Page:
in the Darkness
On the morning of Sept. 11, Jeannie Braca switched on the television to check the weather report, only to hear that a plane had just hit the World Trade Center. Jeannie’s husband, Al, worked as a corporate bond trader for Cantor Fitzgerald. His office was on the 105th floor of Tower One. Jeannie hadn’t spoken to Al since he had left for work that morning.
"Normally we would talk on the phone a lot — maybe five or 10 times a day. We would pray together all the time, as different situations came up," Jeannie explains. "We had just moved into our new home, and that morning I was busy unpacking and getting things organized."
The phone began to ring, but it wasn’t Al. Anxious friends and relatives were calling to see if Jeannie had heard from her husband yet. Many of them made their way to the Braca home to be with Jeannie, including her four children: David, 31; twins Christina and Deanna, 28; and Christopher, 16.
A year earlier, Jeannie had suffered a severe heart attack that had left only 16 percent of her heart functioning properly. Friends and family worried that the stress would be too much for her. When the second plane hit, they turned off the television. Jeannie was, in fact, starting to feel ill and having difficulty breathing. They didn’t tell her when they heard the Towers had collapsed.
There for a reason
Later in the evening, after Jeannie had received medical treatment, her sons broke the news about the Towers. Family members held out hope that Al had only been injured. They called area hospitals, searching for him. But, Jeannie says, "By the time I went to bed that night, I knew he was never coming home." A week later, Al’s body was found in the rubble.
Then reports trickled in from friends and acquaintances. Some people on the 105th floor had made a last call or sent a final e-mail to a loved one saying that "a man" was leading people in prayer. A few referred to Al by name. The Bracas learned that Al had indeed been ministering to people during the attack. When he realized that they were all trapped in the building and would not be able to escape, Al shared the gospel with a group of 50 co-workers and led them in prayer.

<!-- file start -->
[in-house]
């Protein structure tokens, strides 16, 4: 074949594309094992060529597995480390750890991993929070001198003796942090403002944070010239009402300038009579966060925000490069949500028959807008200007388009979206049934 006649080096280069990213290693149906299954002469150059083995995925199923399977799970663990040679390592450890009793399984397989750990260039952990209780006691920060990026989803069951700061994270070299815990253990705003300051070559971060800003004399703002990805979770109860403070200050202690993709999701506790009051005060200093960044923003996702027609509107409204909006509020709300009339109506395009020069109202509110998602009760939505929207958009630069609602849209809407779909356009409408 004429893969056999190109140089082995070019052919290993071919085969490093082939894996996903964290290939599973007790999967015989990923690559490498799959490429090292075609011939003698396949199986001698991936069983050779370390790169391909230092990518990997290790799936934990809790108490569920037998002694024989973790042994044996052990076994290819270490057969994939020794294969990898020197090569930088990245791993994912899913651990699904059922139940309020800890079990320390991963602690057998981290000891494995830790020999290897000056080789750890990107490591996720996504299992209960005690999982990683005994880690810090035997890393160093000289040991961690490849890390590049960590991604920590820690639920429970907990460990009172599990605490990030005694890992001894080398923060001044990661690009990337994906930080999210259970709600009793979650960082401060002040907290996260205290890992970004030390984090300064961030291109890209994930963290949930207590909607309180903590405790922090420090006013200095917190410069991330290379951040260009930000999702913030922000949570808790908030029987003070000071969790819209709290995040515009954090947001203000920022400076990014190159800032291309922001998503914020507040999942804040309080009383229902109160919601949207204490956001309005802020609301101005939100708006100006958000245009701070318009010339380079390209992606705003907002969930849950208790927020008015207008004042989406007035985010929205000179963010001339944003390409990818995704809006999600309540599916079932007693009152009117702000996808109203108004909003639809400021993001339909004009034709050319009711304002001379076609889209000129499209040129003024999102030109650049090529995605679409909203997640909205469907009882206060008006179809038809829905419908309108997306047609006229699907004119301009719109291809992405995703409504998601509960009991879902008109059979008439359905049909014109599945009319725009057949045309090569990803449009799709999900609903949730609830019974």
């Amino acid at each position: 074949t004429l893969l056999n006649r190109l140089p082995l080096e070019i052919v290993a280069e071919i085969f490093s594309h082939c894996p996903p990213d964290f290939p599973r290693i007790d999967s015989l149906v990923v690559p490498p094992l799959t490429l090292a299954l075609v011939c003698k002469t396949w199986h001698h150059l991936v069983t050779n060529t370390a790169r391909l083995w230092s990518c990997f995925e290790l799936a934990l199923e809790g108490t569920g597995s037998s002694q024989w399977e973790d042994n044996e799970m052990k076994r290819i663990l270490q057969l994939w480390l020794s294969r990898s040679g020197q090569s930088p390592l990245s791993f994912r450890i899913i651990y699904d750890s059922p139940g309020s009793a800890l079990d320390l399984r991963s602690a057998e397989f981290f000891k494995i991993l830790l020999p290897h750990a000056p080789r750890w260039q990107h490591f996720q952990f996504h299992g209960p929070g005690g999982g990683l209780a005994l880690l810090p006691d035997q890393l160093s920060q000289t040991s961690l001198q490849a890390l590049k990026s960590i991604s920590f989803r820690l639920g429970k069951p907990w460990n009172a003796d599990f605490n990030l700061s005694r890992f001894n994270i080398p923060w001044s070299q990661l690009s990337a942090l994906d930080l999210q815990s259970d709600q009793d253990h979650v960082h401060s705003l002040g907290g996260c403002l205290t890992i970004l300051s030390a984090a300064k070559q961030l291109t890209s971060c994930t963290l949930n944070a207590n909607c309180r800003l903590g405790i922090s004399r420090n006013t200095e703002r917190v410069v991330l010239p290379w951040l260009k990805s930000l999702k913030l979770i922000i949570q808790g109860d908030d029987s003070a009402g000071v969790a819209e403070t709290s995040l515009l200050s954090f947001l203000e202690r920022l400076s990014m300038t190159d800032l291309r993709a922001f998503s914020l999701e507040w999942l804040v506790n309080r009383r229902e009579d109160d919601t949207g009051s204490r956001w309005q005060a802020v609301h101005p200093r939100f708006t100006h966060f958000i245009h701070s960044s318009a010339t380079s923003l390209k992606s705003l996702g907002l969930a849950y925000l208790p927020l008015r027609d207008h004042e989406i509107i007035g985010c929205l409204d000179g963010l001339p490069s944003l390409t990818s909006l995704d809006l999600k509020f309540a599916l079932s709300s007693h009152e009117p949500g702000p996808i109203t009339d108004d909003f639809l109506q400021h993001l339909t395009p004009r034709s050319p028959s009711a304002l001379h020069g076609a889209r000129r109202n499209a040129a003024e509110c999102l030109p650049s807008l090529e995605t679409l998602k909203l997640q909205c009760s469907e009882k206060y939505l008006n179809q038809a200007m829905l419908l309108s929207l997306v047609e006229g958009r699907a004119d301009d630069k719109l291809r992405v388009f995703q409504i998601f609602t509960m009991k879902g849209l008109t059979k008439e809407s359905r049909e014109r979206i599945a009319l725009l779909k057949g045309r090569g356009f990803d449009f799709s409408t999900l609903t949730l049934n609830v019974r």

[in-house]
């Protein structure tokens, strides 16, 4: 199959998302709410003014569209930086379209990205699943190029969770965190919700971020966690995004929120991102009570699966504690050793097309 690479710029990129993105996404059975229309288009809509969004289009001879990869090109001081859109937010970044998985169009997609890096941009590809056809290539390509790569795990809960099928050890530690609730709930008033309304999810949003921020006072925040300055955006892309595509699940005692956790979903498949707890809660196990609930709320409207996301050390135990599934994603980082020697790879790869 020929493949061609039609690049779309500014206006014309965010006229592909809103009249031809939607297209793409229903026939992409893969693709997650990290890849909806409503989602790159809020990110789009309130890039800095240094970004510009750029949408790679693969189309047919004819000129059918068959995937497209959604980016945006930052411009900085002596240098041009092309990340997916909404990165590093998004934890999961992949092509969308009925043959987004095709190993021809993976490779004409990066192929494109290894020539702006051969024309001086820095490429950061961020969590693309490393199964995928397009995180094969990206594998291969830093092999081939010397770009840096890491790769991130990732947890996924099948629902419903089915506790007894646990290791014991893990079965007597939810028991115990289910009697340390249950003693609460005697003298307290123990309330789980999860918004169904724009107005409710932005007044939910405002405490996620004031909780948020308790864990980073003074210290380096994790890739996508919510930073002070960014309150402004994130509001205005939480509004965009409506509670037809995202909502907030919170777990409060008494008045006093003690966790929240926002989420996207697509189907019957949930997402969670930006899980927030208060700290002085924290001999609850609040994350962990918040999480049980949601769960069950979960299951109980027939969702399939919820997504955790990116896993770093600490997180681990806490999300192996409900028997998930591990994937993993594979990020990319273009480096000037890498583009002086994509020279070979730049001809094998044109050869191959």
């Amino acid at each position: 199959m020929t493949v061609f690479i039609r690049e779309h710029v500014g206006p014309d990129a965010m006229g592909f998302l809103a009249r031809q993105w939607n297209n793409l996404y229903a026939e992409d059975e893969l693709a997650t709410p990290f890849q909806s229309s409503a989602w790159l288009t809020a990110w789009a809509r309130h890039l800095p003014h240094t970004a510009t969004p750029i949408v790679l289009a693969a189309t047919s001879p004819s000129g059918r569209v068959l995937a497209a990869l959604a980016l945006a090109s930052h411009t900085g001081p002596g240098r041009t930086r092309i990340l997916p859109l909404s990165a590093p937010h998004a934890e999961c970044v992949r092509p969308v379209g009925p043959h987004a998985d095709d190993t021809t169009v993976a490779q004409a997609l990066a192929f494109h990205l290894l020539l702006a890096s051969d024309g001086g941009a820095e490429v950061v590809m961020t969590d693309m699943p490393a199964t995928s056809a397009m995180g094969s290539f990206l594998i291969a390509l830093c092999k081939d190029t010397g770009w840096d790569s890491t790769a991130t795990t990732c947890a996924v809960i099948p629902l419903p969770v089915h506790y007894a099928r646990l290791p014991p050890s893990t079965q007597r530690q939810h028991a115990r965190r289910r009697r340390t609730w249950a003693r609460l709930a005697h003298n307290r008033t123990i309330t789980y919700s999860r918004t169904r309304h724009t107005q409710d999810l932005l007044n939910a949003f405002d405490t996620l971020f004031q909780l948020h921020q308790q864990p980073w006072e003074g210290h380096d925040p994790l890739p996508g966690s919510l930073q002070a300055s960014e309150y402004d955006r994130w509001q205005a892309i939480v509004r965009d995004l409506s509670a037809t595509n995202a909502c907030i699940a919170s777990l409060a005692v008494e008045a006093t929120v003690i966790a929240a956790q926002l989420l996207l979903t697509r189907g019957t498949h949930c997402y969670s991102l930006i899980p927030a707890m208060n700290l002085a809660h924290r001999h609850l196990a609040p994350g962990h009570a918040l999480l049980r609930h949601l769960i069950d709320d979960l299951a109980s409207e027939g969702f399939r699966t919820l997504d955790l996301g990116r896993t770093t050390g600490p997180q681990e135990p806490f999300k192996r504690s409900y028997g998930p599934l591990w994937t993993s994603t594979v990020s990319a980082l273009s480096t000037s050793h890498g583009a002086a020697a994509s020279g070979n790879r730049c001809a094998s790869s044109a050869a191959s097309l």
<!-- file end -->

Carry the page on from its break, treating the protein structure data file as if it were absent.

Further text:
This news came as no surprise to Jeannie. For years, she and Al had been praying for the salvation of these men and women. According to Jeannie, Al hated his job; he couldn’t stand the environment. It was a world so completely out of touch with his Christian values. But he wouldn’t quit. He was convinced that God wanted him to stay there, to be a light in the darkness. To that end, Al freely shared his faith with his co-workers, many of whom sarcastically nicknamed him "The Rev."
"They mocked him," Jeannie recalls, "but when horrible things happened in their lives, they always asked Al for prayer."
He prayed with them and shared the importance of having a personal relationship with Jesus Christ.
A real faith
From that point on, the Bracas committed themselves to sharing the love of God with everyone they came into contact with.
"We wanted to be a light and to shine and let people see Jesus in us," Jeannie says. They became actively involved in a local church, leading several couples’ fellowship groups. Al was appointed as a deacon and charged with overseeing the discipleship of new believers.
Gary Cuozzo of Christian Athletes International got to know Al and Jeannie well. The Bracas stayed at his home for six weeks the summer their new house was being built.
"Al was a bigger-than-life kind of person," Gary says. "He was full of joy, fun to be with, always looking to live life to the fullest. He was a great husband and a great father and a great example to other people. He loved the Lord with all his heart and mind and soul, just as the Scriptures say. He lived to serve the Lord and to serve other people."
Al touched many lives in his workplace, at church and in the community. But his family came first, Jeannie explains. "My husband always taught me that ministry begins at home. You have to be an example to your own children and be a light in your own house. It starts here and then it goes out into the world. When I was sick for almost two years, my husband ministered first to me and my children, and then he ministered to others."
On Sept. 11, in the midst of the chaos, Al’s family was uppermost on his mind. Unable to get through on the phone, Al asked an MCI operator to contact his family. "Tell them that I love them," he said. It took the operator more than a month to reach the Bracas, but the message brought them much-needed comfort.
"The last thing my dad did involved the two things most important to him — God and his family," Christopher says. "He loved to lead people to Christ. That takes away a lot of the hurt and the pain."
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